The McCanns lobbied the European parliament to introduce Amber Alert in Europe. Although the EU failed to order a union-wide system, it recommended member states to set up their own systems. France, Greece and, earlier this month, Ireland, have agreed to set up national Amber Alert systems, but, in the UK, the decision has been left to individual police forces.
For the McCanns, the EU recommendation was at least step forward in the absence of any information about Madeleine herself. Spokesman Clarence Mitchell, putting the best gloss he could on the EU decision, said: "Whether it is a centralised system or individual national alerts, all Kate and Gerry want to see is better and quicker cooperation between countries.
"When a child goes missing, every minute counts. Kate and Gerry will continue to push for the best possible alert system for children. How that happens is something for ministers to agree on."
Next weekend, the McCanns are expected to mark the anniversary at home in Rothley, Leicestershire, in private with their now four-year-old twins Sean and Amelie. Back in Praia da Luz, in the church where prayers have been said for centuries for missing fishermen, Father Hubbard is expected to once again read out Kate's message of hope that one day her daughter will be found. At 9.15pm, a new candle will be lit at the time her parents believe she vanished. "We continue to hope because there is nothing to the contrary," he said. "The only thing we can do is hold hands, weep and pray."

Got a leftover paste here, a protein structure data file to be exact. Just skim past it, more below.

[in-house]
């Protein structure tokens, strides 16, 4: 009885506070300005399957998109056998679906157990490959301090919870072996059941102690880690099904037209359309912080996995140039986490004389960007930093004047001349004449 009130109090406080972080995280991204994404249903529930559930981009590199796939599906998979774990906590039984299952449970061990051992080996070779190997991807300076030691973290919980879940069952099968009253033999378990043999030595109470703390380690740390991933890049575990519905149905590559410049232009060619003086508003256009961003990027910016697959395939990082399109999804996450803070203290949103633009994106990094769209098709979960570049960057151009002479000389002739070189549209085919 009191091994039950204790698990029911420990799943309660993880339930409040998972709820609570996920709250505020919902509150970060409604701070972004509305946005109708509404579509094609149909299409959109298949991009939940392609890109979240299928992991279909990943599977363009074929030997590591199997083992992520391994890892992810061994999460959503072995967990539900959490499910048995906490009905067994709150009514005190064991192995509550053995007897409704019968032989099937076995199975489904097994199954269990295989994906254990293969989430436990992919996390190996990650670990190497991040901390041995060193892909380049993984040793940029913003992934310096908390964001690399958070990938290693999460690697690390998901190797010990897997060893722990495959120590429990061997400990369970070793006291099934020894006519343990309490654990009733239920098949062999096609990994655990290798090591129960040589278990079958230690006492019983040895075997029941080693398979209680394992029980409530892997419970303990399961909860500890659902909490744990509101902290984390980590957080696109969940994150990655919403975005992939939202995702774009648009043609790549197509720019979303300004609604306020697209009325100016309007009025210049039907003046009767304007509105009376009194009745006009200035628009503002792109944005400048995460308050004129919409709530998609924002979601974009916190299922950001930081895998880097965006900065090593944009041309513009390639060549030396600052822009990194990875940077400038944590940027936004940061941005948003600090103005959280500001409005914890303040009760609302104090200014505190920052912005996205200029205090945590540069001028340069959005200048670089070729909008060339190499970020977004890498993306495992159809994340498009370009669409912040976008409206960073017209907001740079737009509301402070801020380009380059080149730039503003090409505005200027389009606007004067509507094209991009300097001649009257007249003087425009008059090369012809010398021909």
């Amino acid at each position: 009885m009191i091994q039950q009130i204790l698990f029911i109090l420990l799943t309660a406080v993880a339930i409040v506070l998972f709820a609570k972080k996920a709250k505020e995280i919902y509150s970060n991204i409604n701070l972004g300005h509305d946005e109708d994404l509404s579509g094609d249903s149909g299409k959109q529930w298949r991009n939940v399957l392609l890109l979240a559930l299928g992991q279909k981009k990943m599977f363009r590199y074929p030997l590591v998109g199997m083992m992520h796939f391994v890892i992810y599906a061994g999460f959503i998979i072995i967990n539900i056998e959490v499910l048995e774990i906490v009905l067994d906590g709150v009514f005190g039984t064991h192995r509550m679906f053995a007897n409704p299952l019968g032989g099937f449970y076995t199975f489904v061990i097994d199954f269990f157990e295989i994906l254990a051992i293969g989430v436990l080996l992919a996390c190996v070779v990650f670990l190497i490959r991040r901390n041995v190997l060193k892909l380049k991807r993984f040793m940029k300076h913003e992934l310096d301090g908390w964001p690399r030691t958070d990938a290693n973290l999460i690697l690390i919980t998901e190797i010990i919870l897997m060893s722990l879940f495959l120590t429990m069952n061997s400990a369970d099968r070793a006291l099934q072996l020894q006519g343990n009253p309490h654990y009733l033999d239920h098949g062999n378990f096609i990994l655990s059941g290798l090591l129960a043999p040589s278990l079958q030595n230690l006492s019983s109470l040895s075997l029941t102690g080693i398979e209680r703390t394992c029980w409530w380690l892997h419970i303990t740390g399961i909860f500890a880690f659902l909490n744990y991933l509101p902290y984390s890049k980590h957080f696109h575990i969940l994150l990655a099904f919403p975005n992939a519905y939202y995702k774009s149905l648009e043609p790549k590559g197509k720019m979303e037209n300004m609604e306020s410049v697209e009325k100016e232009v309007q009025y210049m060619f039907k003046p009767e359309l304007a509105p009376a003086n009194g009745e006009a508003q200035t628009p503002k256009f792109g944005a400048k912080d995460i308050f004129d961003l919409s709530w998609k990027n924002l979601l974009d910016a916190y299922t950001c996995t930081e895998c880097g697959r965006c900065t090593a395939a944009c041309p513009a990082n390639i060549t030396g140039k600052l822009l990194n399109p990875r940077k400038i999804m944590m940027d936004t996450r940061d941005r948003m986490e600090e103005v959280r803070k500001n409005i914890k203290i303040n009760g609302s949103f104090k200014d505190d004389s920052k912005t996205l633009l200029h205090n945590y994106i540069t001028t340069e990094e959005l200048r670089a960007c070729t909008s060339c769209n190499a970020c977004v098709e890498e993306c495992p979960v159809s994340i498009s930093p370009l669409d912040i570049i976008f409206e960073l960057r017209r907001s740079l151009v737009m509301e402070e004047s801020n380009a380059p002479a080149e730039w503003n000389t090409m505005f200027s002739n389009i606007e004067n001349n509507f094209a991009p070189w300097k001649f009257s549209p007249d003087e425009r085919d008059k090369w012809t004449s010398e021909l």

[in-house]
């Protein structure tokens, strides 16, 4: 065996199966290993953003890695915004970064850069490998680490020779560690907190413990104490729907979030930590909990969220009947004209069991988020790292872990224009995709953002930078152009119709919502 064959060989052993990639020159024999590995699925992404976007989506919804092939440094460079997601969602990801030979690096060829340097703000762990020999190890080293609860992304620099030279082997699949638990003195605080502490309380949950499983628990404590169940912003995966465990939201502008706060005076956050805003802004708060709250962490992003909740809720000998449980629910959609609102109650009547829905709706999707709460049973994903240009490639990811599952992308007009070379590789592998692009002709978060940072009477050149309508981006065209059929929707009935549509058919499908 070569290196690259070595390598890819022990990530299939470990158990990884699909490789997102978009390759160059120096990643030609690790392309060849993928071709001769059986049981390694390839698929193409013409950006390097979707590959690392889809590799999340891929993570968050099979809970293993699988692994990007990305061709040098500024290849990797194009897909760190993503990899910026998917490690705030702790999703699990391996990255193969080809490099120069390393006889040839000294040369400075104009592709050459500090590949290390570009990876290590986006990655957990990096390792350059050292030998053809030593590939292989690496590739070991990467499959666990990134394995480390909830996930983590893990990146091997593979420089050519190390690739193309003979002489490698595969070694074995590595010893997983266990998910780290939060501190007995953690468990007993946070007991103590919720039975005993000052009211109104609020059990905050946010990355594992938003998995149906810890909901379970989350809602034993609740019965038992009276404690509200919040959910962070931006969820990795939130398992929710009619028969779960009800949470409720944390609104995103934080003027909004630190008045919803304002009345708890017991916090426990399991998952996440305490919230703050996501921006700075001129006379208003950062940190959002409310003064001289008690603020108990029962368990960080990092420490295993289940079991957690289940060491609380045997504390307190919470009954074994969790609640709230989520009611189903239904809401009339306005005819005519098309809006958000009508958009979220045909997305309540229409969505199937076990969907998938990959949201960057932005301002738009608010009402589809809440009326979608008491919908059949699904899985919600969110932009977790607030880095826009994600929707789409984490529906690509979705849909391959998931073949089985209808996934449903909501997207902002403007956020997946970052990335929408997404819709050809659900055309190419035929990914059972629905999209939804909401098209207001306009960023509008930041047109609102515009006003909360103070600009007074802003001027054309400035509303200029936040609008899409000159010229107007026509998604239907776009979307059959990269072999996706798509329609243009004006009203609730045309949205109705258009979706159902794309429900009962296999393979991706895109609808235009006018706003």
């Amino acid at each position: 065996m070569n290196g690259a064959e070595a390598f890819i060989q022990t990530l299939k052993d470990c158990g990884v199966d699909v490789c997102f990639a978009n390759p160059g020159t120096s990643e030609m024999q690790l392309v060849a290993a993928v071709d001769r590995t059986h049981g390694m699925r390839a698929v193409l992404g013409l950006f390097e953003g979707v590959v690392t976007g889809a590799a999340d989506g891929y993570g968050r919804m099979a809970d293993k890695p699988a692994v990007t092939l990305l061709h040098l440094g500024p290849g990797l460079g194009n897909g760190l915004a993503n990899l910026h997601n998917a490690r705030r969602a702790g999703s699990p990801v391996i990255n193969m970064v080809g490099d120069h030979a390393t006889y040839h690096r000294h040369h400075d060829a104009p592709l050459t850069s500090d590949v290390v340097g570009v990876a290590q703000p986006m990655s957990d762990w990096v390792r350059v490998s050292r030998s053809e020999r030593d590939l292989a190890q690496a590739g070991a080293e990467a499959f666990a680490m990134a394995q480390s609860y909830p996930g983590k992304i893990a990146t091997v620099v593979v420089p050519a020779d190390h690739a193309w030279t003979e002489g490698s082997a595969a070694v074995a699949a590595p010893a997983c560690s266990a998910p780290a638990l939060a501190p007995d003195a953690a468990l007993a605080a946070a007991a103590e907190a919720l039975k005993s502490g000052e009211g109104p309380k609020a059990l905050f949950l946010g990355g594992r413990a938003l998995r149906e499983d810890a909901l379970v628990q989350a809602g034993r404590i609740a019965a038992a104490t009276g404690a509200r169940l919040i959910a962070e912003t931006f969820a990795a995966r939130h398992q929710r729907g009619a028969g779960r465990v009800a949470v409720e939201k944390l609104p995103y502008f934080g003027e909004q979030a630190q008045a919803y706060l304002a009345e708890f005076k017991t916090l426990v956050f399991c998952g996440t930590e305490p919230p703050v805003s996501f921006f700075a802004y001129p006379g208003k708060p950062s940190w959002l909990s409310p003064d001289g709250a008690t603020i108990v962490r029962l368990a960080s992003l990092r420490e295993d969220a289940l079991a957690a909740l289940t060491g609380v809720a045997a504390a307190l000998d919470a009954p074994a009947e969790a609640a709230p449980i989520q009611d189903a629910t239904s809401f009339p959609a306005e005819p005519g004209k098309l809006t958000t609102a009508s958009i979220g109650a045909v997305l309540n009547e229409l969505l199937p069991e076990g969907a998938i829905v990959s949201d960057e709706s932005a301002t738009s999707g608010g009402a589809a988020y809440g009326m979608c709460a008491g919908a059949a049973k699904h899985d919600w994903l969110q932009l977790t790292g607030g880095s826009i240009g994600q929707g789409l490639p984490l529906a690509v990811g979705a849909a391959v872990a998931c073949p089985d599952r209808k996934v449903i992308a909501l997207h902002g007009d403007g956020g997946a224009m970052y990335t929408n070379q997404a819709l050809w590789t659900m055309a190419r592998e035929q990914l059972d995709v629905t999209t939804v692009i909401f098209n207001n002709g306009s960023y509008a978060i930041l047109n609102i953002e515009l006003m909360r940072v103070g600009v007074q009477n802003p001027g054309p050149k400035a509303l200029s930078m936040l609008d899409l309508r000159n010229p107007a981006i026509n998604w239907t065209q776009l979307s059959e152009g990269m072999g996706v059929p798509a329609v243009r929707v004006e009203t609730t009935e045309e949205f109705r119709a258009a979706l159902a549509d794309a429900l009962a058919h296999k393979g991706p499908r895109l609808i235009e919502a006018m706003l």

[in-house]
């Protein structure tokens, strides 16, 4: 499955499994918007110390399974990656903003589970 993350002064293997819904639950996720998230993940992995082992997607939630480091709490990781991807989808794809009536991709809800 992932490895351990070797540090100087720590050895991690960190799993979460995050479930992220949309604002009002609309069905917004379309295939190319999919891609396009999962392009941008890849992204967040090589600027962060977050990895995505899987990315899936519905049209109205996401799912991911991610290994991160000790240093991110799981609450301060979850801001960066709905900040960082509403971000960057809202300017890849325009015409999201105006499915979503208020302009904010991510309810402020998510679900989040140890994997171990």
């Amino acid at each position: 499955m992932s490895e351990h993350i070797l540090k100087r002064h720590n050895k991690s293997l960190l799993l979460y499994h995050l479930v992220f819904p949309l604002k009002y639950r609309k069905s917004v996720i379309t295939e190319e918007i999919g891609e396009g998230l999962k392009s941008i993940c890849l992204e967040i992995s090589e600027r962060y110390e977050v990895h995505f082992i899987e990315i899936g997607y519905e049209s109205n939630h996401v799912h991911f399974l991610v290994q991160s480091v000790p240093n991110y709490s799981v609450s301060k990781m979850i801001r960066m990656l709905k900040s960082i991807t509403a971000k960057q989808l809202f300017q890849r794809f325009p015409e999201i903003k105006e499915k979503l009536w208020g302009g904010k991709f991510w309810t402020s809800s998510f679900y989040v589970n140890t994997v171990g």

Where are they now?
Employed by the Portuguese police at the scene as a translator, this property consultant who lived close with his mother to the Ocean Club was given "arguido" – official suspect – status by investigators. The status was revoked and Murat, 35, sued newspapers for £600,000 libel damages.
Amaral was the senior investigating officer but was turfed off the case after alleging Madeleine's parents were involved. Last year, he brought out his version of events in a book, The Truth Of The Lie, which was not published in English but has reportedly sold thousands of copies on the continent. He claims Madeleine died in a "tragic accident" in the apartment.
One of the 'Tapas Seven' whose testimony supports the theory that Madeleine was abducted. Tanner travelled to Praia da Luz this month to help with the reconstruction as she says she saw a barefoot girl being carried from the apartment but did not regard it as unusual at the time. Last year, she said: "I wake up to that image every day. I see him there, striding away, carrying Madeleine and I try desperately to remember more detail."